Warners Wins Dispute Over Old Marketing Materials

   Nov. 25, 2016—Major movie studios are belatedly asserting copyright over images in marketing materials from old films. A legal summary from a Warner Bros. Entertainment studio lawsuit in U.S. federal district court against a nostalgia-products marketer indicates Warners won a $2.57 million copyright infringement award.
   “In dispute over merchandise with images taken from old posters and lobby cards for Gone with the Wind and The Wizard of Oz, Eighth

Circuit [court] affirms $2.57 million award to Warner Bros. for copyright infringement and permanent injunction on trademark claims,” write attorneys from law firm Loeb & Loeb on legal website AMEC.
   The loser in the copyright court decision AVELA licensed the images [to others] for use on various consumer products, from shirts, lunch boxes and playing cards to three-dimensional figurines, water globes and action figures.” So the images were sourced from vintage movie marketing materials.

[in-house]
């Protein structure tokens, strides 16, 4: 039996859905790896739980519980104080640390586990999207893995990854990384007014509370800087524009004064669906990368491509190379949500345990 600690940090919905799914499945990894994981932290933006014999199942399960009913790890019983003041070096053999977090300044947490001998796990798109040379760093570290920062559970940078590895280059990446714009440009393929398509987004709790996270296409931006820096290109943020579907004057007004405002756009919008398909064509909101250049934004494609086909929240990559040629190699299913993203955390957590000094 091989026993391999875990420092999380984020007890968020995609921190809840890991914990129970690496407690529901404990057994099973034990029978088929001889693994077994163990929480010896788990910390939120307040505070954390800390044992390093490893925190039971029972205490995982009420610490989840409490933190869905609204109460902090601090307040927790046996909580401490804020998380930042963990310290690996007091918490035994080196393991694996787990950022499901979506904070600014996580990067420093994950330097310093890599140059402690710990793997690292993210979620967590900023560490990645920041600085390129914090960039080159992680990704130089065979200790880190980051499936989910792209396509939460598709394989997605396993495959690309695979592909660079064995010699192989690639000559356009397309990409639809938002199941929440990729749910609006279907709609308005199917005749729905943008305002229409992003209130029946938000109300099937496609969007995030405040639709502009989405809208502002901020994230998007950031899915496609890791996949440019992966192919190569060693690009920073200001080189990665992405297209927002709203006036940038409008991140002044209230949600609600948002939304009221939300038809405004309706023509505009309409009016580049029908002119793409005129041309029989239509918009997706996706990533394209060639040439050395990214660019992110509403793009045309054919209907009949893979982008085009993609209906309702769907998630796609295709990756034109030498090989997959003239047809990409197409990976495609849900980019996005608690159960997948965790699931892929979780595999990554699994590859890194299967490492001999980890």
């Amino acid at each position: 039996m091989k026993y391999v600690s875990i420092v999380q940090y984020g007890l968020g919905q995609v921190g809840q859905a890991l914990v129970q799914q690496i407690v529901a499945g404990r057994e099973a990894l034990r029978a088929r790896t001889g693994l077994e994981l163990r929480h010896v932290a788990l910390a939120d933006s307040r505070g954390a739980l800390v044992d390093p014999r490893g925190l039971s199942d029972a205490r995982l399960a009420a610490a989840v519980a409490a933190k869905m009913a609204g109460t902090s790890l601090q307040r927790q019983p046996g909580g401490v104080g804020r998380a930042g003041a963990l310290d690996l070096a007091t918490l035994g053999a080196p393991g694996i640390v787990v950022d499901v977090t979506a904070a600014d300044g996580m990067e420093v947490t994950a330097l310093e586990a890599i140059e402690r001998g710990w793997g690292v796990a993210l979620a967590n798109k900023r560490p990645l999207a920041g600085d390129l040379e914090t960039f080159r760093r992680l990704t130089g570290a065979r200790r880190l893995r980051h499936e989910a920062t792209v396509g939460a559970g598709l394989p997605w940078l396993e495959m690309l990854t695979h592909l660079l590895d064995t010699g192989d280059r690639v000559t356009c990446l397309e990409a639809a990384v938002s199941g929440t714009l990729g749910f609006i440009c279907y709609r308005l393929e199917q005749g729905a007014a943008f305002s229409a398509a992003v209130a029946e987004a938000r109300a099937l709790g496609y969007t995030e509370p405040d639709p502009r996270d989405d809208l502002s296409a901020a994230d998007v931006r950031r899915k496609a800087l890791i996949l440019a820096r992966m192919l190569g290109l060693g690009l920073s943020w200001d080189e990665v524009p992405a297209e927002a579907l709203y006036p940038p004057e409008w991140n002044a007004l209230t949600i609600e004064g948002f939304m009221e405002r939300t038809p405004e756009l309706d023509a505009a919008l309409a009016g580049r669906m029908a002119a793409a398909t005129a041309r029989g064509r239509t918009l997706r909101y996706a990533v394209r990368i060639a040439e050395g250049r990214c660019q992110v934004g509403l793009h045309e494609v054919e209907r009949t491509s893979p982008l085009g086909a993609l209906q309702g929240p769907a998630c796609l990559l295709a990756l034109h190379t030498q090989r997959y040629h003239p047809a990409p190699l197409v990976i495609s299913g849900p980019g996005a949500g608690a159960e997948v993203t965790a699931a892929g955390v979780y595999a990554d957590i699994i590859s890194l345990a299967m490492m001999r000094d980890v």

Film distributors fight an uphill battle in such cases of third parties reproducing old marketing materials. The reason is the studios typically didn’t assert copyright ownership originally by placing the glyph © on materials, though they did so for the films themselves that are clearly copyright protected.
   "Today, vintage original movie posters are collectibles, selling from hundreds to hundreds of thousands of dollars," says the third edition of book Marketing To Moviegoers. "The most valuable seem to be the 1930s horror films. Most are also available as inexpensive reprints, and these marketing materials are part of the moviegoers’ enduring romance with cinema."

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